The idea of targeting ads to visitors who leave a site and continue surfing the web always made sense to me. Until recently, however, this “remarketing” was an afterthought. It just wasn’t producing enough traffic or sales to be valuable.
That’s likely to change.
When Google got into the remarketing business, there weren’t enough distribution deals in place to make it a top priority. By “distribution,” I refer to popular websites that could potentially serve up a retailer’s ad because they were part of the retargeting network.
Google Changed Remarketing
So many sites have opted into Google’s advertising network that a web surfer could conceivably leave your site today, and if you do remarketing, they could see ads multiple times a day, for months, on the other sites they visit.
The web surfer will think that your brand is everywhere, even if you’re just paying per click, with a very limited budget. That makes retargeting through Google AdWords sound like a no-brainer, and it probably is. Until recently, however, it did not produce significant revenue for mid-sized online retailers.
That was due, in part, to two problems.
Problem 1. Failure of merchants to develop effective retargeting strategies.
We audit hundreds of campaigns each year and repeatedly find that merchants who use retargeting simply run “brand” campaigns. That means a shopper comes to Acme Tire, for example, leaves that site without buying, and then sees ads like the one below all around the Internet.
If Acme Tire cared only about branding, it might be very happy with the result of a campaign like this. Chances are, however, it wants to do more than make its brand memorable. It wants to generate clicks and sales. That requires a different approach.
Many of our clients have achieved success by advertising specific, time-sensitive deals that create a sense of urgency. Instead of the ad above, an alternative might follow the timely-discount concept, below.
Problem 2. Limited opportunity to customize who sees which ads.
While the “timely-discount” approach tends to work better than the “brand” campaign approach, it still isn’t optimal. That’s because remarketing platforms, including Google AdWords, haven’t given marketers the power and control they’ve needed.
Ideally, marketers could schedule remarketing campaigns that were more tailored to the needs of shoppers, based on their behavior on a merchant’s website before leaving. That might lead to ads like the following, targeted to shoppers who browsed to the particular product featured in the ad.
The good news is that merchants can actually run ads like the one above, which promote a particular product that a shopper browsed to. There are many other customized ads that can be run, too. Since these ads target only people who have visited a merchant’s site and who perhaps have exhibited particular behavior while they were there, the ads can be targeted to a potentially lucrative base of potential customers.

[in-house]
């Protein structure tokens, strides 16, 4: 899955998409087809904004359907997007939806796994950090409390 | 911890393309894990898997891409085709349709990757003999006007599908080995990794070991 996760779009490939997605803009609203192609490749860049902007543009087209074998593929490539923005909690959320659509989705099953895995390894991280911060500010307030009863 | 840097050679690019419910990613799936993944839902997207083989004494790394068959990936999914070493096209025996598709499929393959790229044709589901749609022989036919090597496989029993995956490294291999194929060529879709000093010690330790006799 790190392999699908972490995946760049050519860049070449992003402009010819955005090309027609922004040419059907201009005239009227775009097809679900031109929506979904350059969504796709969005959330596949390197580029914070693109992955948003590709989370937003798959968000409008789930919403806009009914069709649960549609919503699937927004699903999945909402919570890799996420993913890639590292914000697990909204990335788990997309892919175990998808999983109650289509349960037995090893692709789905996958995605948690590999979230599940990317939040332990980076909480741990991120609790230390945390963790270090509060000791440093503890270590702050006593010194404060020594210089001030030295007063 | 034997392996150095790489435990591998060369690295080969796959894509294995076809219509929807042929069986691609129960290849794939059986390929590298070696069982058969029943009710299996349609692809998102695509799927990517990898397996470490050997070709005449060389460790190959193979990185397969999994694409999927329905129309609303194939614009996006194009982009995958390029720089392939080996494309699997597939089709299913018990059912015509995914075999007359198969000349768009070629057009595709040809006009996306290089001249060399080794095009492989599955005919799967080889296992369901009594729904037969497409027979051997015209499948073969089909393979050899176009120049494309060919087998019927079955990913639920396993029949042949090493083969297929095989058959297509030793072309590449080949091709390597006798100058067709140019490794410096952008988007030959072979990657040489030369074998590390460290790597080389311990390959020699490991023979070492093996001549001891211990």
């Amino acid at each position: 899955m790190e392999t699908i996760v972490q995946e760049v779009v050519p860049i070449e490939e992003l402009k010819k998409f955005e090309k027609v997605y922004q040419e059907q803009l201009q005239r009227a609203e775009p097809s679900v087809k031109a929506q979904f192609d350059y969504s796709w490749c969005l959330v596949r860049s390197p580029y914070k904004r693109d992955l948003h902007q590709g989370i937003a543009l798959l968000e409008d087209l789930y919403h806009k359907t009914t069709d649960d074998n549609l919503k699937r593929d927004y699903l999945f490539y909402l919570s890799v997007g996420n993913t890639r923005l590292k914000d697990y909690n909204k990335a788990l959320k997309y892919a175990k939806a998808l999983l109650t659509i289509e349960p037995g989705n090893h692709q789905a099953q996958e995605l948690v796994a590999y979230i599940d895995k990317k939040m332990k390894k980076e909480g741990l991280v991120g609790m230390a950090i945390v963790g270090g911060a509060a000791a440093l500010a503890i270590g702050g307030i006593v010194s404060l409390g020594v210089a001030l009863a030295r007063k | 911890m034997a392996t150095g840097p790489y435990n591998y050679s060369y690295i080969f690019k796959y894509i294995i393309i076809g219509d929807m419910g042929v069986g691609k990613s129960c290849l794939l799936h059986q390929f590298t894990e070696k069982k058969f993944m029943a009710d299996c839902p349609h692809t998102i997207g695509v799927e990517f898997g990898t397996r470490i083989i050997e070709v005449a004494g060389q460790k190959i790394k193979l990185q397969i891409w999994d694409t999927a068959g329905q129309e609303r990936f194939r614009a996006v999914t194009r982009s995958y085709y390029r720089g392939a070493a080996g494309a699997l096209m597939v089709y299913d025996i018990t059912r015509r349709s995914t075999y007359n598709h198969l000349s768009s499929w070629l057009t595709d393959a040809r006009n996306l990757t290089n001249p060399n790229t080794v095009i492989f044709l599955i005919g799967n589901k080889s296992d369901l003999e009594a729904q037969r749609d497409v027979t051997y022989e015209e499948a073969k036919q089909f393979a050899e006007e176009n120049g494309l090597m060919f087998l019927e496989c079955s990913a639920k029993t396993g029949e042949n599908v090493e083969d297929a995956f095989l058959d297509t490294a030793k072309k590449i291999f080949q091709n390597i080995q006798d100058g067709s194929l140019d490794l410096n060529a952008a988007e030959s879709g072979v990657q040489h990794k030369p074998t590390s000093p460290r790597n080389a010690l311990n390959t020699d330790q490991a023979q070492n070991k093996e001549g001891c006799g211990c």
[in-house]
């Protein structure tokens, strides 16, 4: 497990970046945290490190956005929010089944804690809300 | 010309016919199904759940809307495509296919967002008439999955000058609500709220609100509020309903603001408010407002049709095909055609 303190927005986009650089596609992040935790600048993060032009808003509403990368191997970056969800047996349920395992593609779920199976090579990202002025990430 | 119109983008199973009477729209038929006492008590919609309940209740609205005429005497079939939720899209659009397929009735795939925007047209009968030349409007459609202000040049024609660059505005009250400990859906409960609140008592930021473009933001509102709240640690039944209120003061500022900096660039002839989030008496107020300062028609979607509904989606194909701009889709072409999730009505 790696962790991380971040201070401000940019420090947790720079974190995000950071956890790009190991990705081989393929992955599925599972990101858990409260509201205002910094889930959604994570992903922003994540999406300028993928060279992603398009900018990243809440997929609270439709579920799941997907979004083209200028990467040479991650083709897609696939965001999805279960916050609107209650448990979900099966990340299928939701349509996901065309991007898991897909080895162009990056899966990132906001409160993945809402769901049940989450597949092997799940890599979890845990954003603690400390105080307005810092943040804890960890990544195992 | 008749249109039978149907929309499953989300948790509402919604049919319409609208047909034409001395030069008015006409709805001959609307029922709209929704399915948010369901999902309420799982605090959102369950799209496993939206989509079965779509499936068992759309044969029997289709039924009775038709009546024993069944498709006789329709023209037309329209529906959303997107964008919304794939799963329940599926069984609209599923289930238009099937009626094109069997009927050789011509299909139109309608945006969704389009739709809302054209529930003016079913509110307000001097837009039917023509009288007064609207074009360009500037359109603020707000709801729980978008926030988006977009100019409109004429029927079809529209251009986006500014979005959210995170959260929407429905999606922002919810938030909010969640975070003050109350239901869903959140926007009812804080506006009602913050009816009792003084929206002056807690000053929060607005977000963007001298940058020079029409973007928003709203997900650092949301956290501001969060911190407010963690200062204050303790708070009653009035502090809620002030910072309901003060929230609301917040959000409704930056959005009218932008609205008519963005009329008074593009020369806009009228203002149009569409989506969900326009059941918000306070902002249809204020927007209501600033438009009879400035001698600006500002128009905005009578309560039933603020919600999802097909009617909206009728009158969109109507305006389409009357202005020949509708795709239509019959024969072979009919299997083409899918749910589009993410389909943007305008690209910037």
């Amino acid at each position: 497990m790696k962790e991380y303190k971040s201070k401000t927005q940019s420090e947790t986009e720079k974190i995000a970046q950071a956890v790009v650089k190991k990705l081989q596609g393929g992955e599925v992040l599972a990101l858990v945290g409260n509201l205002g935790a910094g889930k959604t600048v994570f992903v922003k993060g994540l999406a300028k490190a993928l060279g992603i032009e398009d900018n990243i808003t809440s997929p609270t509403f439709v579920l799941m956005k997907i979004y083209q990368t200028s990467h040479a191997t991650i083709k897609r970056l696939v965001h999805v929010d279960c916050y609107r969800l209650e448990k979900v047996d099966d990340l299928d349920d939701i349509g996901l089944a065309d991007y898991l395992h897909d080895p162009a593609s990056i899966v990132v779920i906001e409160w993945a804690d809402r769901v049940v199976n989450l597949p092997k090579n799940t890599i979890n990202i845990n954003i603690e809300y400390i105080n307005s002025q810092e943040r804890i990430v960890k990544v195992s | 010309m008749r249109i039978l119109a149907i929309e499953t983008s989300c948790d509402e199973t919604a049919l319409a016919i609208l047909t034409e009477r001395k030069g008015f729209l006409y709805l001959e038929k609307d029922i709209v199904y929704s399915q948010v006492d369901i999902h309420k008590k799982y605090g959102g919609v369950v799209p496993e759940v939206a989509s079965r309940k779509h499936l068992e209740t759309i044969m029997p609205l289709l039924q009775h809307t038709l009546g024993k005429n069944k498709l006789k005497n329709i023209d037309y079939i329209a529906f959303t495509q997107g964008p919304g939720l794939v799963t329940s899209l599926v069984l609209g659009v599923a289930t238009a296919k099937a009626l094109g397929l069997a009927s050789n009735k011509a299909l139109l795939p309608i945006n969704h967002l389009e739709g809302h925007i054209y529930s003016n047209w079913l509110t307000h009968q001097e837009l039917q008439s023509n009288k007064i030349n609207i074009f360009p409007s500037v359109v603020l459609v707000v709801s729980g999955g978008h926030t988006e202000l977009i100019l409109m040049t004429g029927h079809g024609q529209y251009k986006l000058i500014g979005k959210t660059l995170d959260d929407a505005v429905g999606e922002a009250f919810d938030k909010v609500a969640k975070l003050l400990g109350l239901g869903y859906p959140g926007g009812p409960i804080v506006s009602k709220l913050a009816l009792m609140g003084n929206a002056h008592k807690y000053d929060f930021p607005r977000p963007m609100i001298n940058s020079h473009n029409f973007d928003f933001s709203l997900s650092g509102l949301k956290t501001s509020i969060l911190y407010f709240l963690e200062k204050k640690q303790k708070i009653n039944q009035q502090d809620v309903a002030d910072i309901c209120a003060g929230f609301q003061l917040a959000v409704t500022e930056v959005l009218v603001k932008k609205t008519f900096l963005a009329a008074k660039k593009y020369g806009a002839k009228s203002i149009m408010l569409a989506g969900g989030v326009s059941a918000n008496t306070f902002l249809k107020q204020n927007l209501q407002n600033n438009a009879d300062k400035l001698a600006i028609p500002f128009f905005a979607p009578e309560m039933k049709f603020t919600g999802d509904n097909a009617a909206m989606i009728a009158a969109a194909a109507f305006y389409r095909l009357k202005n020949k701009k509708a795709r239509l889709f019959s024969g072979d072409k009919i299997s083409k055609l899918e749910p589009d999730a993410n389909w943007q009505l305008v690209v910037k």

The Remarketing Renaissance Helps Ecommerce Merchants
To prepare for this article, I reviewed custom remarketing campaign combinations that merchants can create today, in addition to the example above. We tested many of these and have seen great results. Here are a few examples.
Loyalty campaigns. If you sell water purifiers, schedule replacement filter ads to start displaying to shoppers two months after their initial purchase.
Products and product categories. If you have products or product categories you want to promote, create combinations using the Google AdWords interface displayed below to start displaying ads to shoppers who view particular products or category pages.
For one merchant, we created combinations for its entire product offerings, which resulted in increased revenue and a return on ad spend of 747 percent.
Recover abandon carts. Want to lower your cart abandonment? Tools like The Cart Closer help persuade shoppers from leaving while they are in the process of abandoning your cart. But remarketing campaigns through AdWords give you an additional chance to convince shoppers to come back to complete their purchases – for days, weeks, or months after abandonment.
We’ve deployed cart abandonment remarketing campaigns for one merchant that now revives almost 7 percent of abandonments with a return on ad spend of 1,500 percent.
Seasonal campaigns. Sell snow shovels? You can target ads to consumers based on the weather. I live in Boston, and when we received heavy snow two years ago, many local stores quickly sold out of snow shovels. I would have responded to retargeting ads then.
Remarketing has always been a good idea. It’s finally producing significant revenue for online merchants, who make significant investments to get shoppers to their sites. But only a low percentage of visits turn into sales. Often that is because a shopper is early in the buying process and is simply conducting preliminary research.
Retargeting now gives merchants the power to not only keep their brands in front of these consumers, but also to engage them with relevant ads and time-sensitive offers. Remarketing will likely grow in importance. Now is the time for online merchants to take it seriously.